Health information systems (HIS), especially electronic health record (EHR) systems, can significantly improve efficiency and quality of healthcare because it enables the employees of Healthcare Organizations (HCOs) to coordinate and collaborate more effectively and on a large scale. At the same time, healthcare environments are composed of highly diverse and dynamic workflows and, as modern EHR systems increase in size and scope, they may exacerbate the complexity of HCOs. If organizational complexity is not managed appropriately, it could limit the benefits of EHR systems and significantly contribute to negative effects, such as longer waiting times for care, replication of diagnostics, and medical errors. We hypothesize that patterns of collaboration can assist in managing complexity and facilitating patient management and that such patterns can be discovered by data mining on the utilization of EHR systems. This work is timely because EHR adoption has grown significantly over the past several years and HCO employees are increasingly using such systems to document patient status and communicate with other providers. The quantity and detail of such data provides an opportunity for big data mining techniques to learn patterns of care that are not explicitly documented. We propose to develop methods to learn patterns of collaboration through the utilization of EHR systems to determine how the management of care providers can be optimized. This will be accomplished through three specific aims: (1) Discover effective teams of care providers tailored to specific types of disease through the analysis of utilization data. Based on such teams, HCO will be able to manage patients more efficiently by prepping team members in a more timely manner. (2) Learn dependencies between care providers, which will be critical for resource allocation and management of care teams. (3) Model disease-specific treatment workflows to assess which sequences of events lead to the most efficient and effective outcomes for patients. In doing so, this project aims to reduce the length of patients' hospital stay and, ultimately help patients (an HCOs) reduce costs.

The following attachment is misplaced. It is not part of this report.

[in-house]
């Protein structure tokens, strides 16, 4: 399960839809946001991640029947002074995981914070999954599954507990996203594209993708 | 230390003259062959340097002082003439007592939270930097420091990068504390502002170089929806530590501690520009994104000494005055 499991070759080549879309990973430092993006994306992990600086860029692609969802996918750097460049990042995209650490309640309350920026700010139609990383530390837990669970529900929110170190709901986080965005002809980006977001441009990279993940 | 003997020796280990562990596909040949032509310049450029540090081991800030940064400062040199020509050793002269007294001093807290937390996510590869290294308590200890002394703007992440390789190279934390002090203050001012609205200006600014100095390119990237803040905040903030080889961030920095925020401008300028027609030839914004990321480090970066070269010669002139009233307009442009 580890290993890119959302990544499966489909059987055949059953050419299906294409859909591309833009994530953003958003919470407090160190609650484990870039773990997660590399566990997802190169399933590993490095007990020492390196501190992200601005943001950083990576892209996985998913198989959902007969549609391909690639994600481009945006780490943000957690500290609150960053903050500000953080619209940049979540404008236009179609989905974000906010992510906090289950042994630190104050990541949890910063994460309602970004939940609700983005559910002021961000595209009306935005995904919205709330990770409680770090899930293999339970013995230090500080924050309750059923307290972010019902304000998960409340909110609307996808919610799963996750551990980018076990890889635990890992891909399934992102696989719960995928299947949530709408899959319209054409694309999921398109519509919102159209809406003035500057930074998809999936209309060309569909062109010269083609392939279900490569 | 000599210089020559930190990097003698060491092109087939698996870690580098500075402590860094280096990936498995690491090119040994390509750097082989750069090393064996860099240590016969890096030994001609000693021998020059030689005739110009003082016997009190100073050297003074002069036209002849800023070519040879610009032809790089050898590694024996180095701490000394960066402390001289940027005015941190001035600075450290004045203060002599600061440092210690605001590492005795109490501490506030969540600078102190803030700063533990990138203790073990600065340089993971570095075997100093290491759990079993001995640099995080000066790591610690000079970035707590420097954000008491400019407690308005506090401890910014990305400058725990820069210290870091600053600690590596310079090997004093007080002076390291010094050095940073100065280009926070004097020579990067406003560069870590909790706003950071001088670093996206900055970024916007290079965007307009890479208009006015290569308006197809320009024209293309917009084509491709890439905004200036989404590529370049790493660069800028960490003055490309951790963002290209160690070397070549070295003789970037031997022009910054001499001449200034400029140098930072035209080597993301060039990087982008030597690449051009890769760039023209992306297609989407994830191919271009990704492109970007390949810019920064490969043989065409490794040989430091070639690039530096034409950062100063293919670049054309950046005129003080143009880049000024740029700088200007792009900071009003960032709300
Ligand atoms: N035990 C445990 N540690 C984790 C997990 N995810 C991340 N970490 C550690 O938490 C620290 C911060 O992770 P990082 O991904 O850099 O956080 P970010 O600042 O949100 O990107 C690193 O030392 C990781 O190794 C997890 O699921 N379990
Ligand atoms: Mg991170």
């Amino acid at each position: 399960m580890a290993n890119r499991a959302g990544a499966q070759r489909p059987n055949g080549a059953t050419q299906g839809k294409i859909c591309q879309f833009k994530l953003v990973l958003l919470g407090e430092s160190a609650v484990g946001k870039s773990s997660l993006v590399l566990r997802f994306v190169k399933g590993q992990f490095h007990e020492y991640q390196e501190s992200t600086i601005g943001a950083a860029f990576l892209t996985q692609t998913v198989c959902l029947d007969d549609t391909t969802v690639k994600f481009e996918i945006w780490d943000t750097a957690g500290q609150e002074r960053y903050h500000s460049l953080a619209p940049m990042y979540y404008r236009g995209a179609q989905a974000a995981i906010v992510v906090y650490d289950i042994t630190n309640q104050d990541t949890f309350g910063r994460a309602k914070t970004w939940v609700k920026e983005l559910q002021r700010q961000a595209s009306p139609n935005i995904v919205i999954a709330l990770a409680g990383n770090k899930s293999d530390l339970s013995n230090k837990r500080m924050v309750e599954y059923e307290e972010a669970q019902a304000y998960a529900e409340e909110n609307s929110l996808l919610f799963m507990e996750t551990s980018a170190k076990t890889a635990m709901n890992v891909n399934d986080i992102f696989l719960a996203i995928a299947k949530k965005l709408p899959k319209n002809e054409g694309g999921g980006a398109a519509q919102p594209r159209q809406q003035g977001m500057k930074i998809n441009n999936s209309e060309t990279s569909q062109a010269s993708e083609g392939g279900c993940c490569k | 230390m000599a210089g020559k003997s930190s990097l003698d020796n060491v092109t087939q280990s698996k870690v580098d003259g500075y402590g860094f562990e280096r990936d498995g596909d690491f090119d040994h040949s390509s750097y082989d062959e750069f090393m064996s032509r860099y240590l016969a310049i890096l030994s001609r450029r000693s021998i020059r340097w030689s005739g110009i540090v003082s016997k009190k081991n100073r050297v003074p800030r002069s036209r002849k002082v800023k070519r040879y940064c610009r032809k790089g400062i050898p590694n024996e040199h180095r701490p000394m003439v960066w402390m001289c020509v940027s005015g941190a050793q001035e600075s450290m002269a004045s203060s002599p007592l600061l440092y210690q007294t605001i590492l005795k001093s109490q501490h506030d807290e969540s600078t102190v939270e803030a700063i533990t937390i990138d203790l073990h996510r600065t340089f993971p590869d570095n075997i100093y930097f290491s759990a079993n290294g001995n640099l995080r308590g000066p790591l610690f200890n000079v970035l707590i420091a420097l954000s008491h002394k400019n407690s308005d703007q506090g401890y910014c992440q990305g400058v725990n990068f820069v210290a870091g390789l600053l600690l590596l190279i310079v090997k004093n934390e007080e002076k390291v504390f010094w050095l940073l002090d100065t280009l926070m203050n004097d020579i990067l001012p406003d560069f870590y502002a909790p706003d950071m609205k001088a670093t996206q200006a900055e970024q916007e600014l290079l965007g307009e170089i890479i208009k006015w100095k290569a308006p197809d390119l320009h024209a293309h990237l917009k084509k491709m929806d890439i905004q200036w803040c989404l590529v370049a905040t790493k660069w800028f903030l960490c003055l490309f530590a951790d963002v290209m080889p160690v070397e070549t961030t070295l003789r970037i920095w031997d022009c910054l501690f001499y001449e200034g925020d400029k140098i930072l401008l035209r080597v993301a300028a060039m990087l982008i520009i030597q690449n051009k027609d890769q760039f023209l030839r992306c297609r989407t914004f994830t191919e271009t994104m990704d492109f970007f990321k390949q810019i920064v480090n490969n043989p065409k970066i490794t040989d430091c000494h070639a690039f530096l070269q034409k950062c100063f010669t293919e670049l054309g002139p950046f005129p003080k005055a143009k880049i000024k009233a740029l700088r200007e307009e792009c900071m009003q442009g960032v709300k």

Public Health Relevance

Health information systems (HIS) facilitate collaborative environments, through which healthcare teams can improve their efficiency and patients can receive more effective treatment. Yet, at the same time, complexity in the interactions of care providers, in combination with the dynamic nature of healthcare, could limit the realization of such benefits if coordination is not appropriately handled (e.g., longer waiting times and replication in diagnostics) and care is not personalized to the patient. In this research, we aim to develop data mining strategies to enable the optimization of care providers management by learn patterns of collaboration through the utilization of HIS; specifically, the goals of this project are to 1) model disease-specific treatment communities, 2) learn dependency patterns between care providers, and 3) infer disease-specific coordinate sequence patterns.

Agency
National Institute of Health (NIH)
Institute
National Library of Medicine (NLM)
Type
Research Transition Award (R00)
Project #
5R00LM011933-03
Application #
9265940
Study Section
Biomedical Library and Informatics Review Committee (BLR)
Program Officer
Sim, Hua-Chuan
Project Start
2015-05-01
Project End
2019-04-30
Budget Start
2017-05-01
Budget End
2018-04-30
Support Year
3
Fiscal Year
2017
Total Cost
Indirect Cost
Name
Vanderbilt University Medical Center
Department
Type
DUNS #
079917897
City
Nashville
State
TN
Country
United States
Zip Code
37232
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Chen, You; Lorenzi, Nancy M; Sandberg, Warren S et al. (2017) Identifying collaborative care teams through electronic medical record utilization patterns. J Am Med Inform Assoc 24:e111-e120
Yan, Chao; Chen, You; Li, Bo et al. (2016) Learning Clinical Workflows to Identify Subgroups of Heart Failure Patients. AMIA Annu Symp Proc 2016:1248-1257